The Impact of War. There are many events which can have a profound effect on societies and on the individuals who live in those societies. Perhaps none of these events is as great as the effect that war can have on a society .
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Has anyone experienced war? Or have family members that have experienced war?
War and Society societies and on the individuals who live in those societies. Perhaps none of these events is as great as the effect that war can have on a society
We’ve already seen how the end of World War II brought a baby boom to Canada and other nations.
Wars have had other effects on society.
World War I ended, at least for a while, the optimism of the early 1900s. The world went into mourning.
World War II sparked an unprecedented technological boom as technologies originally developed for the military were adapted for civilian use.
The increased participation of women in the workforce and the development of the welfare state in Great Britain can both be linked to World War II.
The end of both World Wars fostered a pride of nation that became a prominent force as people cheered the returning soldiers. It meant something to be a Canadian. But at the same time, families that had lived for years without husbands and fathers suddenly had to adjust to having them back in their lives again.
The War and the Individual became a prominent force as people cheered the returning soldiers. It meant something to be a Canadian. But at the same time, families that had lived for years without husbands and fathers suddenly had to adjust to having them back in their lives again
Even soldiers who returned victorious to a society ready to welcome them home, experience difficulties.
But what happens when the war is not universally popular with the public? What happens when soldiers are not wildly cheered upon their return?
Vietnam War on Canadian society and on the Canadian soldiers who fought in that war
The Vietnam War was a military conflict fought between the communist forces of North Vietnam (supported by Russia and China among others) and the anti-communist forces of South Vietnam (supported by the United States and others).
The Vietnam War was not a war in the true sense of the word. The United States never officially declared war against North Vietnam, but in 1965, after quietly supporting South Vietnam since the 1950s, they began to send the first of almost 3 million soldiers to the Vietnam jungles.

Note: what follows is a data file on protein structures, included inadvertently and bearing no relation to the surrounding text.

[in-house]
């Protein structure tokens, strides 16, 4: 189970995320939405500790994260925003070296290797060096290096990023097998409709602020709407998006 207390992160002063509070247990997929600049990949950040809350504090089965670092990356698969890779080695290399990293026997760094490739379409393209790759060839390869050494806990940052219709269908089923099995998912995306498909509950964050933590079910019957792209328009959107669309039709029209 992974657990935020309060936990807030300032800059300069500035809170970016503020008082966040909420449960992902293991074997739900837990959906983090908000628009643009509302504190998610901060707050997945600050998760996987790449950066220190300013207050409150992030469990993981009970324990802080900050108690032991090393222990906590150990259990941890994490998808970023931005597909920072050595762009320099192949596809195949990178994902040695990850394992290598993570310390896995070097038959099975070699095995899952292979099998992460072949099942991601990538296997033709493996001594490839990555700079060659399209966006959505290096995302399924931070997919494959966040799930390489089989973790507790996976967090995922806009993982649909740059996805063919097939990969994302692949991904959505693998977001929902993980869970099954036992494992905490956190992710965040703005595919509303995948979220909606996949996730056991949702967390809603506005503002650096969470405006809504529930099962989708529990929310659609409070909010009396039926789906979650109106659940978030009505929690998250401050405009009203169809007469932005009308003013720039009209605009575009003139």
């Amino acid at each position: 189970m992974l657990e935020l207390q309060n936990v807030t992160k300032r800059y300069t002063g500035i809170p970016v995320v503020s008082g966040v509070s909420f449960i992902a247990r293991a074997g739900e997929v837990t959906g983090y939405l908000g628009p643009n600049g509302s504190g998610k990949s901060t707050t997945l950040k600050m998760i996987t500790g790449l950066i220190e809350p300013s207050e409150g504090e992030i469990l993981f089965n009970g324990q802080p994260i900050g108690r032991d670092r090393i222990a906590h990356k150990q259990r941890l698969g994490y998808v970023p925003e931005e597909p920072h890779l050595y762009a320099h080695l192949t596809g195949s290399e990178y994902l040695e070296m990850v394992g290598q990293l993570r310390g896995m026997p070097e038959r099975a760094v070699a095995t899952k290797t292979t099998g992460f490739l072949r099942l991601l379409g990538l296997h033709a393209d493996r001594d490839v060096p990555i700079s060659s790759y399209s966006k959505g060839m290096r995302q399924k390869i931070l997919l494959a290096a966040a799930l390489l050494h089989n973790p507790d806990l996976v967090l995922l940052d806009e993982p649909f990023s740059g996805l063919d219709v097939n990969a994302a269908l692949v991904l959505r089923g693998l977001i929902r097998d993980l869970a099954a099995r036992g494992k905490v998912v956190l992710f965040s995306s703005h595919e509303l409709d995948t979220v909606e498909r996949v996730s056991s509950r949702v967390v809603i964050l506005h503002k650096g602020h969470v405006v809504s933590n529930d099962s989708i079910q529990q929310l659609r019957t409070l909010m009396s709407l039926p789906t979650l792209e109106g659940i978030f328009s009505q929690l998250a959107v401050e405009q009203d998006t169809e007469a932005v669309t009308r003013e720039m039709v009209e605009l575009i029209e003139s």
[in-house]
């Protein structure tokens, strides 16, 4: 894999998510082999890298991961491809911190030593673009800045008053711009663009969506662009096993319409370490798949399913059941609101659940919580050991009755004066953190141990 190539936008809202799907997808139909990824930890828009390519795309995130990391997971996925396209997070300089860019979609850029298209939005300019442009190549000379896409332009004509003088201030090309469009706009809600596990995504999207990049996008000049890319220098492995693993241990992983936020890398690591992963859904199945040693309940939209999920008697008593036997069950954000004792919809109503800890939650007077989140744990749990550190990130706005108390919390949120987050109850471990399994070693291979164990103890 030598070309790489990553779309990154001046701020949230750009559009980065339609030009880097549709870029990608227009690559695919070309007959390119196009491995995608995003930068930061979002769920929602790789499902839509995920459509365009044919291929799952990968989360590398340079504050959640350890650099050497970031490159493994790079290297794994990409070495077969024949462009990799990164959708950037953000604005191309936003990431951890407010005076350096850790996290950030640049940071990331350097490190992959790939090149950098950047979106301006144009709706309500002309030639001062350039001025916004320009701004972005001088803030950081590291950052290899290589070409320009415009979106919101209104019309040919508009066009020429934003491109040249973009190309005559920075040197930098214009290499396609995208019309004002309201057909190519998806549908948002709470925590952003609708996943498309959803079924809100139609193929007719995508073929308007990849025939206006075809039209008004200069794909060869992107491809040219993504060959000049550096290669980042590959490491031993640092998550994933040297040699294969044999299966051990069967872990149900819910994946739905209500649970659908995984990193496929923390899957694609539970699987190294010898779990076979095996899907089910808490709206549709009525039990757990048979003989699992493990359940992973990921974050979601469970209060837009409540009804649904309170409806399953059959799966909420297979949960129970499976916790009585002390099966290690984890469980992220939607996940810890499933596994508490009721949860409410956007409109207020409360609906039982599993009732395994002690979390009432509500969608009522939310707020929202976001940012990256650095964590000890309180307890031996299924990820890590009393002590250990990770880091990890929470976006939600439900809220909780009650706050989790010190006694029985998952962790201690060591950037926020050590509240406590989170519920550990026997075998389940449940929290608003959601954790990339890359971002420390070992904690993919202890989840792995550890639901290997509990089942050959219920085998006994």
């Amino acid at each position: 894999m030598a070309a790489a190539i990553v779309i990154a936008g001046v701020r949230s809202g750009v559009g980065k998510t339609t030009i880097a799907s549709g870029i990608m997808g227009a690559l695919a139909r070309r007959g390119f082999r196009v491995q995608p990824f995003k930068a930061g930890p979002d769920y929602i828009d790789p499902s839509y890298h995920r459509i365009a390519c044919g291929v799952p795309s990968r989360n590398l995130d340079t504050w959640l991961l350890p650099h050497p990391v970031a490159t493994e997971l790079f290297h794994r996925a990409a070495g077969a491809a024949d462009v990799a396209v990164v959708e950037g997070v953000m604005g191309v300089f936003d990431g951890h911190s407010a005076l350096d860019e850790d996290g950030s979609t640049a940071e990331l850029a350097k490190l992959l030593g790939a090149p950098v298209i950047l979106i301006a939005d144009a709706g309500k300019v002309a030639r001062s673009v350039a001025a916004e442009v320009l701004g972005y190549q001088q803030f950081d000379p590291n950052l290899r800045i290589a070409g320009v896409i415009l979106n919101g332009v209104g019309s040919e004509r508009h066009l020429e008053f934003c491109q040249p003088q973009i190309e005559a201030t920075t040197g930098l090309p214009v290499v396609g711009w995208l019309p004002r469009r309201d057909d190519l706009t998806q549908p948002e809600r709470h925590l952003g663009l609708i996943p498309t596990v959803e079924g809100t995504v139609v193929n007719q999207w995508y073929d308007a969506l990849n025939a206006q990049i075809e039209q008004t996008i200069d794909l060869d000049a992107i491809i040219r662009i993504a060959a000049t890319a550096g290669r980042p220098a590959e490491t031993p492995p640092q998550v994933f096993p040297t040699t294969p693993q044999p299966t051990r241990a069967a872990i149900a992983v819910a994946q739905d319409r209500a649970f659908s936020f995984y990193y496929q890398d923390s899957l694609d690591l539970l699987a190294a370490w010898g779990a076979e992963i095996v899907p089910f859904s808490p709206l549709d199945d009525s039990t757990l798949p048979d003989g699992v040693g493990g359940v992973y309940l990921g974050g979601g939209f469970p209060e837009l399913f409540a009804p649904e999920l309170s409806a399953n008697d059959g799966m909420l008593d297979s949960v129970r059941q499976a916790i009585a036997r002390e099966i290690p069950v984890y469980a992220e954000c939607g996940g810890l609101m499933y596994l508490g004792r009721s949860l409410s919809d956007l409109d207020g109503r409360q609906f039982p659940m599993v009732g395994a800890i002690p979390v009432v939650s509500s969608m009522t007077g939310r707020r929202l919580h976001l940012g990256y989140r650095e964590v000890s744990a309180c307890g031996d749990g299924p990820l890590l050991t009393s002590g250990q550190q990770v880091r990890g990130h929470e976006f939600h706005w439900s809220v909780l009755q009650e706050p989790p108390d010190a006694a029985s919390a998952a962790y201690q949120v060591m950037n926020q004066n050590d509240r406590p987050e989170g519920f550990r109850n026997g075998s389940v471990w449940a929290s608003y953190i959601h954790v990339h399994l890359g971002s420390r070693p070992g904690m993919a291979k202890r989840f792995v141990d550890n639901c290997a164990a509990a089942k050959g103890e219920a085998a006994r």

This was a very different war. There were no clear combat zones, no clear front. This was a guerrilla war fought half way around the world, where territory was repeatedly taken, lost and then taken and lost again. There were few successes to cheer. And for Americans, this was no far-off war where deaths were muted by both time and distance. This was a war the American public could watch in real time.
This was the world’s first Television War. The war was brought into Americans’ homes every day. So were the mistakes, the defeats, the atrocities and the body count.
The vast majority of soldiers fighting in Vietnam were young. In fact, the average age of soldiers killed in Vietnam was 23. More 21-year-olds were killed than any other age group. It was hardly surprising that youth began to object.As the war dragged on, there was growing dissent, especially among youth.
War! What is it good for? young. In fact, the average age of soldiers killed in Vietnam was 23. More 21-year-olds were killed than any other age group. It was hardly surprising that youth began to
“Absolutely nothing”, was the answer Edwin Starr provided in his anti-Vietnam War anthem titled “War!” He wasn’t alone. Fellow musicians like Creedence Clearwater Revival, The Doors, Buffalo Springfield, Steppenwolf, Crosby, Stills, Nash and Young and Edwin Starr wrote and recorded anti-war songs. Even John Lennon of Beatles fame staged a “bed- in” with his wife Yoko Ono to protest the war.
These incidents helped weaken public faith in government and in the honesty and integrity of its leaders. An increasing number of Americans distrusted authority of all kinds. The military was particularly discredited. And as the protests escalated, so did the official response. Protesters were arrested and at a protest at Kent State University, the National Guard was called in. They fired on the crowd. Four protestors were killed and nine were injured.
Public opinion was inflamed. The protests became more widespread and even returning veterans of the war participated. Americans were questioning even the reasons why their soldiers had been sent to Vietnam. Many vets questioned their own participation in the war. After cries of “Baby Killers” began to welcome them home, the “honour” of serving one’s country, suddenly seemed less honourable.
In 1975, the American army completed its withdrawal from Vietnam.
Soldiers did not return en masse from Vietnam as they had in World War II. There were no ticker tape parades in Time Square. Vietnam vets were not greeted with the same kind of jubilation that had greeted the troops returning from World War II. There was no victory to celebrate, nor even a clear cause to rally behind.
They became the “forgotten soldiers” who received little official or public recognition. While post World War II movies portrayed soldiers as heroes, post Vietnam movies featured deeply disturbed vets, who had been forced to serve, were unbalanced by what they had seen or done and had trouble fitting back into society.